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Jan 24, 2006 11:26 AM

jar yeast won't proof *(

  • c

I have jarred yeast in the freezer. It's only 2 months old. I know how to make bread. Why won't it proof? No, water isn't too warm/hot. Should I store it elsewhere? Maybe in my pantry where it's dark and cool or in the frig? I add tepid/warm water, that I take temperature of (first) put a pinch (or not, done both ways) of sugar in to help it have something to chew on (eat) leave it for 10 minutes, no bubbles. It will make bread but it's not overly doubled in bulk and doesn't make an overactive dough.
I think I need all of your help. My weather is generally arrid, I live in the desert, but don't think that matters, as much as making bread in humid area where the flour reacts. Any of this make any sense?

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  1. Regardless what the expiration date says, this could be old, tired yeast. How you store it will not matter - it's gone. After trying as you already have, I'd toss it instead of wasting any more product. Forrest Gump was correct when he said that Bad Stuff Happens.

    1. Storing the yeast in the freezer is a good thing. Something went wrong with this batch. Probably not your fault.

      1. Just for curiosity sake, why not leave the themometer in the water after you add the cold yeast. If the yeast is that cold, it may be pulling the temp of your proofing mix too low.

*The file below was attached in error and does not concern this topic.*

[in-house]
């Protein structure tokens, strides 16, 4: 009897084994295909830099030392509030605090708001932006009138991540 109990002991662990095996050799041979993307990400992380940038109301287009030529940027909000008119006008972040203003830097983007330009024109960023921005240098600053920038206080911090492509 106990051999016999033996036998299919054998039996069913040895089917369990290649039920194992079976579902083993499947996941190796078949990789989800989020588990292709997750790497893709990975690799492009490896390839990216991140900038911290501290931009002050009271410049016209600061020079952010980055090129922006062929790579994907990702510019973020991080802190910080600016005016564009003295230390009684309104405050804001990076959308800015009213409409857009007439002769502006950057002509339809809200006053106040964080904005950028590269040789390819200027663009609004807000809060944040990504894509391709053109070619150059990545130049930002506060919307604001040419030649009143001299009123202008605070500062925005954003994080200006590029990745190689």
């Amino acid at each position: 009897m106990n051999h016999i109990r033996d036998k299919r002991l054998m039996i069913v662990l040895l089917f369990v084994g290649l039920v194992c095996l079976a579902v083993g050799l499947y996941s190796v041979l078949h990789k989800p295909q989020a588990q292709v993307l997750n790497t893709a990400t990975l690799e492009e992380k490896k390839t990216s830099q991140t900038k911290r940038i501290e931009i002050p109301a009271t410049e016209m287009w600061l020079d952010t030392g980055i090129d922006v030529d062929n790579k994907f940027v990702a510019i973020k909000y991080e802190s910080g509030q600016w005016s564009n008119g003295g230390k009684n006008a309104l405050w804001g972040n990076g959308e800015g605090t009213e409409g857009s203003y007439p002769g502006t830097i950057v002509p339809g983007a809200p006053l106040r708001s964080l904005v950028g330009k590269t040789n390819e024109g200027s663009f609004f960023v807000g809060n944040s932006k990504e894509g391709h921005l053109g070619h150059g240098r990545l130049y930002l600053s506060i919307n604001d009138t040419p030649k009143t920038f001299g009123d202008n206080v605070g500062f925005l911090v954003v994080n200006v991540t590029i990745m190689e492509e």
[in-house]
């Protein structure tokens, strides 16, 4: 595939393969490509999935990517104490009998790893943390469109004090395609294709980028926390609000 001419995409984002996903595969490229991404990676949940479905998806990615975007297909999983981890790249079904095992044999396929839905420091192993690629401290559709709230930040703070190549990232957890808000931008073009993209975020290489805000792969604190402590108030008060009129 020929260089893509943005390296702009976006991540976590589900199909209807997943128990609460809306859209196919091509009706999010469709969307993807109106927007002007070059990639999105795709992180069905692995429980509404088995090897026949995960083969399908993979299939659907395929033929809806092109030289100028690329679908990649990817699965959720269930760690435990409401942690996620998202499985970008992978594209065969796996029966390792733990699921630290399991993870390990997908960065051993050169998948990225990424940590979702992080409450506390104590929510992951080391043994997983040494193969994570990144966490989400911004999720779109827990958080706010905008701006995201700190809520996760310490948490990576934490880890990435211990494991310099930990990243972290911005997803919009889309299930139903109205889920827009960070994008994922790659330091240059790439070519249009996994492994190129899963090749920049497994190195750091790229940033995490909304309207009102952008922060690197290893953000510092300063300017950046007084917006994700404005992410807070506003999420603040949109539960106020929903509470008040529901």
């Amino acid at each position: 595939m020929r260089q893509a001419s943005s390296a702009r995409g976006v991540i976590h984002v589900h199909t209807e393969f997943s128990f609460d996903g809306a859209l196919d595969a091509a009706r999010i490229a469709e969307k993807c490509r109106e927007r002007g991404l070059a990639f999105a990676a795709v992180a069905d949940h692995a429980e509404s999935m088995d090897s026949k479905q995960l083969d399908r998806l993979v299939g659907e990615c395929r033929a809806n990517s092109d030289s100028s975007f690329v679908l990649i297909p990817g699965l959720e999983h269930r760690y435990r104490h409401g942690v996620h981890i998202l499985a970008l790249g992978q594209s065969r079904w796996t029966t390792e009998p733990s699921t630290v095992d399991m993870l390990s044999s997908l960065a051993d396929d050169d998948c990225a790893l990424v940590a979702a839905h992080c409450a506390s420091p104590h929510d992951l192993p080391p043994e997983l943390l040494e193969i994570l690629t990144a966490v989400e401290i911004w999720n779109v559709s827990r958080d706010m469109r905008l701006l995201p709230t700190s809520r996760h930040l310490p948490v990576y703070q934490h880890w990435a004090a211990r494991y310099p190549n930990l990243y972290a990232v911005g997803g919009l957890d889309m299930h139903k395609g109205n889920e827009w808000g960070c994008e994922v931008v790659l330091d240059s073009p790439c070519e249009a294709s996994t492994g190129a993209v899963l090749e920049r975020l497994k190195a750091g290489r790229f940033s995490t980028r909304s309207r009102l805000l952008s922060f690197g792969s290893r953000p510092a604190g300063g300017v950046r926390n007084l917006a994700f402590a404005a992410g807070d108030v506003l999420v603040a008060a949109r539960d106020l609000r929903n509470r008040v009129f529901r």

On the other hand, as has been mentioned, if it's dead, it's dead.

        1 Reply
        1. re: yayadave

          that is brilliant. I will do that today. the thermometer in the water after putting in the yeast. I must let the yeast come to room temp first. I'll repost after I try, thanks again, hope this solves my dilemma.

        2. for whatever reason, I just think that some batches are bad. Maybe something went awry in the packaging process that killed it? Don't know. I once had a jar like this. It took triple the time for dough to rise in the exact same conditions than it did for fully active yeast of the same brand and type.

          As a side note, what it did, though, was teach me how to be patient with bread... at the end of the process, it was fermenting enough (long rise) that it almost was sourdough.

          1. I keep it in the refrigerator after it's opened (not the freezer); it seems to stay fresh to the bottom of the jar, and I haven't had problems with it lowering the temperature of the liquid.